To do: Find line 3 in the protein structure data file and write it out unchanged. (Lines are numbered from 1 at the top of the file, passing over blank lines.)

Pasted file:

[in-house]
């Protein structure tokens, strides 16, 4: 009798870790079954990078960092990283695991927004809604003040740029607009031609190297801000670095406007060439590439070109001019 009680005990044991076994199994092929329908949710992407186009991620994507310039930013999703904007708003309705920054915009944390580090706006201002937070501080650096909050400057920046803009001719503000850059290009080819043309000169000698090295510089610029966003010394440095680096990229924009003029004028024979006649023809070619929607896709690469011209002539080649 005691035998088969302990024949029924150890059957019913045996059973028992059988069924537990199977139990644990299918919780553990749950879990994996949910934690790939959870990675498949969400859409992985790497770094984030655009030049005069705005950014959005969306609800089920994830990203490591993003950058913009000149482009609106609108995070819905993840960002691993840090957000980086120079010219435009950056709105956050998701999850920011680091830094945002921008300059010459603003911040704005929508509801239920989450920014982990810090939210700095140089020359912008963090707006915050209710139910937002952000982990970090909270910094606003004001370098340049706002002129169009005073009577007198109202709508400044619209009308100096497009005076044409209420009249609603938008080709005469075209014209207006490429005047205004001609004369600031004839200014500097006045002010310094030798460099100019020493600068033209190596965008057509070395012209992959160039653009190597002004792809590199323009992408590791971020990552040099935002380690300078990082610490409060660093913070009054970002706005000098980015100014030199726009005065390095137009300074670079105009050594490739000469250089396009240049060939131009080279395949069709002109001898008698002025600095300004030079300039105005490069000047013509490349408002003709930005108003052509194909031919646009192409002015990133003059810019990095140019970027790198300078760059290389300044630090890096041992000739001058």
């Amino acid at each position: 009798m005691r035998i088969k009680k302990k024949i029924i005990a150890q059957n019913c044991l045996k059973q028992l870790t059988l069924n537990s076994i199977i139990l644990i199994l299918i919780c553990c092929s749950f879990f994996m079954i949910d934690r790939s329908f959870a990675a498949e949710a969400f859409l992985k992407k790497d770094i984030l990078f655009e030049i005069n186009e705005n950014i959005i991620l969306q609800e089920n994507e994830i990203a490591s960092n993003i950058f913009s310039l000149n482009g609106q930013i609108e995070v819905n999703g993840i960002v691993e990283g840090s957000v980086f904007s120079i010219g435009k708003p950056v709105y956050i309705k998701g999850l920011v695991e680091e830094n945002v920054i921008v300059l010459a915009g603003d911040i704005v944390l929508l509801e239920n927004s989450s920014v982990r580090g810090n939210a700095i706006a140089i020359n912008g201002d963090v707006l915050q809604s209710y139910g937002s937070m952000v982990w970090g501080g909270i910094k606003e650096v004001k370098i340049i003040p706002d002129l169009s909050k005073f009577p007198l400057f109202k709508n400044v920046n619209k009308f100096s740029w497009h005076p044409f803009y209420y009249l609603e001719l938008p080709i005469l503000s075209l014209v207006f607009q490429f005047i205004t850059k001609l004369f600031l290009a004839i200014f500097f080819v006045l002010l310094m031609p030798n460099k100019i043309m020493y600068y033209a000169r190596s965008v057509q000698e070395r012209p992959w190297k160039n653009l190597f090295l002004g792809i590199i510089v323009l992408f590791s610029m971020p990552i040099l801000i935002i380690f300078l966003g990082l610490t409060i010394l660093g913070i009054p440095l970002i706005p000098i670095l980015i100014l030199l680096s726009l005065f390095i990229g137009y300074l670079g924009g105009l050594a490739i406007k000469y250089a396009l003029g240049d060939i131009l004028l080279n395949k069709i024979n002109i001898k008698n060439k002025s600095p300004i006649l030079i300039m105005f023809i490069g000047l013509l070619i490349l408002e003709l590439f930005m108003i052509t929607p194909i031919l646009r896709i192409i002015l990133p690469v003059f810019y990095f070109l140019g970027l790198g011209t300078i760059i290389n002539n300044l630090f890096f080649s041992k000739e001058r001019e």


């Amino acid at each position: 009798m005691r035998i088969k009680k302990k024949i029924i005990a150890q059957n019913c044991l045996k059973q028992l870790t059988l069924n537990s076994i199977i139990l644990i199994l299918i919780c553990c092929s749950f879990f994996m079954i949910d934690r790939s329908f959870a990675a498949e949710a969400f859409l992985k992407k790497d770094i984030l990078f655009e030049i005069n186009e705005n950014i959005i991620l969306q609800e089920n994507e994830i990203a490591s960092n993003i950058f913009s310039l000149n482009g609106q930013i609108e995070v819905n999703g993840i960002v691993e990283g840090s957000v980086f904007s120079i010219g435009k708003p950056v709105y956050i309705k998701g999850l920011v695991e680091e830094n945002v920054i921008v300059l010459a915009g603003d911040i704005v944390l929508l509801e239920n927004s989450s920014v982990r580090g810090n939210a700095i706006a140089i020359n912008g201002d963090v707006l915050q809604s209710y139910g937002s937070m952000v982990w970090g501080g909270i910094k606003e650096v004001k370098i340049i003040p706002d002129l169009s909050k005073f009577p007198l400057f109202k709508n400044v920046n619209k009308f100096s740029w497009h005076p044409f803009y209420y009249l609603e001719l938008p080709i005469l503000s075209l014209v207006f607009q490429f005047i205004t850059k001609l004369f600031l290009a004839i200014f500097f080819v006045l002010l310094m031609p030798n460099k100019i043309m020493y600068y033209a000169r190596s965008v057509q000698e070395r012209p992959w190297k160039n653009l190597f090295l002004g792809i590199i510089v323009l992408f590791s610029m971020p990552i040099l801000i935002i380690f300078l966003g990082l610490t409060i010394l660093g913070i009054p440095l970002i706005p000098i670095l980015i100014l030199l680096s726009l005065f390095i990229g137009y300074l670079g924009g105009l050594a490739i406007k000469y250089a396009l003029g240049d060939i131009l004028l080279n395949k069709i024979n002109i001898k008698n060439k002025s600095p300004i006649l030079i300039m105005f023809i490069g000047l013509l070619i490349l408002e003709l590439f930005m108003i052509t929607p194909i031919l646009r896709i192409i002015l990133p690469v003059f810019y990095f070109l140019g970027l790198g011209t300078i760059i290389n002539n300044l630090f890096f080649s041992k000739e001058r001019e």